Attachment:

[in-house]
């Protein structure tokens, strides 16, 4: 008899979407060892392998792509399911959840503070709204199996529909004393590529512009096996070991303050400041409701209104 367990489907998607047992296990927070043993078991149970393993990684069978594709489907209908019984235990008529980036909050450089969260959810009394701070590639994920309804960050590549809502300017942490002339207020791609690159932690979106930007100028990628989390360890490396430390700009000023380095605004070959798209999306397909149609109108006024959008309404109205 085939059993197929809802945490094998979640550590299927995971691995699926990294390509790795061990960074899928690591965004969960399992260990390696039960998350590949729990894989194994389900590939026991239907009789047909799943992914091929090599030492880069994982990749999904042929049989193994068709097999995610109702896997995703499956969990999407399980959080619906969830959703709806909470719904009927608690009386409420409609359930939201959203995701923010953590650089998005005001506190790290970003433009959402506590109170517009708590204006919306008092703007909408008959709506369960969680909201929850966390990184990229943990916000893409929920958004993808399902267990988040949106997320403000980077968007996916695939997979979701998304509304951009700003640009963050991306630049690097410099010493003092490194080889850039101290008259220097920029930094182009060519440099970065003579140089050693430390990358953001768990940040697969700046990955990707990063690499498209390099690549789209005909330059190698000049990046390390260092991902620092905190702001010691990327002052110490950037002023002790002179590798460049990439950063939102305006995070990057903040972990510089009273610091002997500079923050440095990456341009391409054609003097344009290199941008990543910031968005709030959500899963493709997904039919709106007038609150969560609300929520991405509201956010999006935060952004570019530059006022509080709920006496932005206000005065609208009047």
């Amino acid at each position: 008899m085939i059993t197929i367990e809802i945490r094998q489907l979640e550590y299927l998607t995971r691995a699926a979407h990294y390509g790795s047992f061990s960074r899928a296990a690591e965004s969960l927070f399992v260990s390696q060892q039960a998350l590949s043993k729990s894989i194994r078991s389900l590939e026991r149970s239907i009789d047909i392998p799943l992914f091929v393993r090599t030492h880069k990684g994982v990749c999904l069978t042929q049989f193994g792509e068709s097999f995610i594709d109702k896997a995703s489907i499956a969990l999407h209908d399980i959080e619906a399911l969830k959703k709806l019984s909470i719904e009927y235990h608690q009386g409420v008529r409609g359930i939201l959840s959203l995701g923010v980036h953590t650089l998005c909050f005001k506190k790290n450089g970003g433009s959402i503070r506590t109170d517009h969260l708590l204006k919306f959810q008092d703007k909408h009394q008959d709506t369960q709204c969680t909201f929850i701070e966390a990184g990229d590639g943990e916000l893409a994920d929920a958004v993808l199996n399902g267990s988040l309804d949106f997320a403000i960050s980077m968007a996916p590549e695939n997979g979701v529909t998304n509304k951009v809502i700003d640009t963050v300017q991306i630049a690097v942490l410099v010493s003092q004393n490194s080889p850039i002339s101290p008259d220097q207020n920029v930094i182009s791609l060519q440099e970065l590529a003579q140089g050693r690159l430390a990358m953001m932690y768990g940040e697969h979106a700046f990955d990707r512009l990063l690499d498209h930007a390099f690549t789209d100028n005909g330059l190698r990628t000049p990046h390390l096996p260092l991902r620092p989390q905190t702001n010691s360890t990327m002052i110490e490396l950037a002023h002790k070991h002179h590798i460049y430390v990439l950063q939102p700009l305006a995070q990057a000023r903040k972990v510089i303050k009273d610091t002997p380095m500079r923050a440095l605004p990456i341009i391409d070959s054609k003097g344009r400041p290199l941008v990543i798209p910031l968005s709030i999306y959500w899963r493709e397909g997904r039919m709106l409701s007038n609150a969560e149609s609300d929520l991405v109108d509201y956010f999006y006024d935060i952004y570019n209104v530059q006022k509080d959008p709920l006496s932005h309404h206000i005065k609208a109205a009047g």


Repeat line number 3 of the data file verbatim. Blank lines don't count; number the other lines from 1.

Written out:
């Amino acid at each position: 008899m085939i059993t197929i367990e809802i945490r094998q489907l979640e550590y299927l998607t995971r691995a699926a979407h990294y390509g790795s047992f061990s960074r899928a296990a690591e965004s969960l927070f399992v260990s390696q060892q039960a998350l590949s043993k729990s894989i194994r078991s389900l590939e026991r149970s239907i009789d047909i392998p799943l992914f091929v393993r090599t030492h880069k990684g994982v990749c999904l069978t042929q049989f193994g792509e068709s097999f995610i594709d109702k896997a995703s489907i499956a969990l999407h209908d399980i959080e619906a399911l969830k959703k709806l019984s909470i719904e009927y235990h608690q009386g409420v008529r409609g359930i939201l959840s959203l995701g923010v980036h953590t650089l998005c909050f005001k506190k790290n450089g970003g433009s959402i503070r506590t109170d517009h969260l708590l204006k919306f959810q008092d703007k909408h009394q008959d709506t369960q709204c969680t909201f929850i701070e966390a990184g990229d590639g943990e916000l893409a994920d929920a958004v993808l199996n399902g267990s988040l309804d949106f997320a403000i960050s980077m968007a996916p590549e695939n997979g979701v529909t998304n509304k951009v809502i700003d640009t963050v300017q991306i630049a690097v942490l410099v010493s003092q004393n490194s080889p850039i002339s101290p008259d220097q207020n920029v930094i182009s791609l060519q440099e970065l590529a003579q140089g050693r690159l430390a990358m953001m932690y768990g940040e697969h979106a700046f990955d990707r512009l990063l690499d498209h930007a390099f690549t789209d100028n005909g330059l190698r990628t000049p990046h390390l096996p260092l991902r620092p989390q905190t702001n010691s360890t990327m002052i110490e490396l950037a002023h002790k070991h002179h590798i460049y430390v990439l950063q939102p700009l305006a995070q990057a000023r903040k972990v510089i303050k009273d610091t002997p380095m500079r923050a440095l605004p990456i341009i391409d070959s054609k003097g344009r400041p290199l941008v990543i798209p910031l968005s709030i999306y959500w899963r493709e397909g997904r039919m709106l409701s007038n609150a969560e149609s609300d929520l991405v109108d509201y956010f999006y006024d935060i952004y570019n209104v530059q006022k509080d959008p709920l006496s932005h309404h206000i005065k609208a109205a009047g």